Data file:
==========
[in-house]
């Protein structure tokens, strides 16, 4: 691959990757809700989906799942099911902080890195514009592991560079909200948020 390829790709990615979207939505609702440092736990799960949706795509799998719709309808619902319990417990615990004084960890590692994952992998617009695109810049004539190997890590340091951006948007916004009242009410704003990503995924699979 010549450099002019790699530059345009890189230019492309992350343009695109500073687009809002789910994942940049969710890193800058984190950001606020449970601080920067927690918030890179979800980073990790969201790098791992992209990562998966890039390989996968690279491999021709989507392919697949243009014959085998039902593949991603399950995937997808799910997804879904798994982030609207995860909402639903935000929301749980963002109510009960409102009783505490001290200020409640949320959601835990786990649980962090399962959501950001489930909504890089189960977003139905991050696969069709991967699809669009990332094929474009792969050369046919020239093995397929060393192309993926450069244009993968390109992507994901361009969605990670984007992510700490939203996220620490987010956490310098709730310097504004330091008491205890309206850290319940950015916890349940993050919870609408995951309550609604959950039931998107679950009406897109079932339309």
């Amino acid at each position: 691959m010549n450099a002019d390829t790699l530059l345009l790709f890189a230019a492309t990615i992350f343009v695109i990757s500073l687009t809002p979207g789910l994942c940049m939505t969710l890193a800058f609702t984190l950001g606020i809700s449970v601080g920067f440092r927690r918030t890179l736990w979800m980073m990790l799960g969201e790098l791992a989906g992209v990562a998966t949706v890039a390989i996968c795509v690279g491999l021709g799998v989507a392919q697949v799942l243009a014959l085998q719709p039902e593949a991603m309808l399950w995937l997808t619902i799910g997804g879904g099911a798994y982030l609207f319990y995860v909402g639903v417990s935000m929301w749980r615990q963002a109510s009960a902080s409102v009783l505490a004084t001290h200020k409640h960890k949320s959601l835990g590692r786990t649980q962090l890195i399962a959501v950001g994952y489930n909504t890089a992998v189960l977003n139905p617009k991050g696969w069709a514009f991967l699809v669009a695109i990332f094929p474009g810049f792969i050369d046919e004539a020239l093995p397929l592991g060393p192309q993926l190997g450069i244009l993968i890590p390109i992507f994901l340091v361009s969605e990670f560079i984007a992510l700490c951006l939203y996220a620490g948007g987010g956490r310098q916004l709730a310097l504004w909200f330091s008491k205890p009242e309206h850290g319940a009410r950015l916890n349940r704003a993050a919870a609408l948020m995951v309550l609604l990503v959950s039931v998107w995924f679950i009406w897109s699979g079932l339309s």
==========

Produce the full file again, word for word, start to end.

[in-house]
């Protein structure tokens, strides 16, 4: 691959990757809700989906799942099911902080890195514009592991560079909200948020 390829790709990615979207939505609702440092736990799960949706795509799998719709309808619902319990417990615990004084960890590692994952992998617009695109810049004539190997890590340091951006948007916004009242009410704003990503995924699979 010549450099002019790699530059345009890189230019492309992350343009695109500073687009809002789910994942940049969710890193800058984190950001606020449970601080920067927690918030890179979800980073990790969201790098791992992209990562998966890039390989996968690279491999021709989507392919697949243009014959085998039902593949991603399950995937997808799910997804879904798994982030609207995860909402639903935000929301749980963002109510009960409102009783505490001290200020409640949320959601835990786990649980962090399962959501950001489930909504890089189960977003139905991050696969069709991967699809669009990332094929474009792969050369046919020239093995397929060393192309993926450069244009993968390109992507994901361009969605990670984007992510700490939203996220620490987010956490310098709730310097504004330091008491205890309206850290319940950015916890349940993050919870609408995951309550609604959950039931998107679950009406897109079932339309």
């Amino acid at each position: 691959m010549n450099a002019d390829t790699l530059l345009l790709f890189a230019a492309t990615i992350f343009v695109i990757s500073l687009t809002p979207g789910l994942c940049m939505t969710l890193a800058f609702t984190l950001g606020i809700s449970v601080g920067f440092r927690r918030t890179l736990w979800m980073m990790l799960g969201e790098l791992a989906g992209v990562a998966t949706v890039a390989i996968c795509v690279g491999l021709g799998v989507a392919q697949v799942l243009a014959l085998q719709p039902e593949a991603m309808l399950w995937l997808t619902i799910g997804g879904g099911a798994y982030l609207f319990y995860v909402g639903v417990s935000m929301w749980r615990q963002a109510s009960a902080s409102v009783l505490a004084t001290h200020k409640h960890k949320s959601l835990g590692r786990t649980q962090l890195i399962a959501v950001g994952y489930n909504t890089a992998v189960l977003n139905p617009k991050g696969w069709a514009f991967l699809v669009a695109i990332f094929p474009g810049f792969i050369d046919e004539a020239l093995p397929l592991g060393p192309q993926l190997g450069i244009l993968i890590p390109i992507f994901l340091v361009s969605e990670f560079i984007a992510l700490c951006l939203y996220a620490g948007g987010g956490r310098q916004l709730a310097l504004w909200f330091s008491k205890p009242e309206h850290g319940a009410r950015l916890n349940r704003a993050a919870a609408l948020m995951v309550l609604l990503v959950s039931v998107w995924f679950i009406w897109s699979g079932l339309s």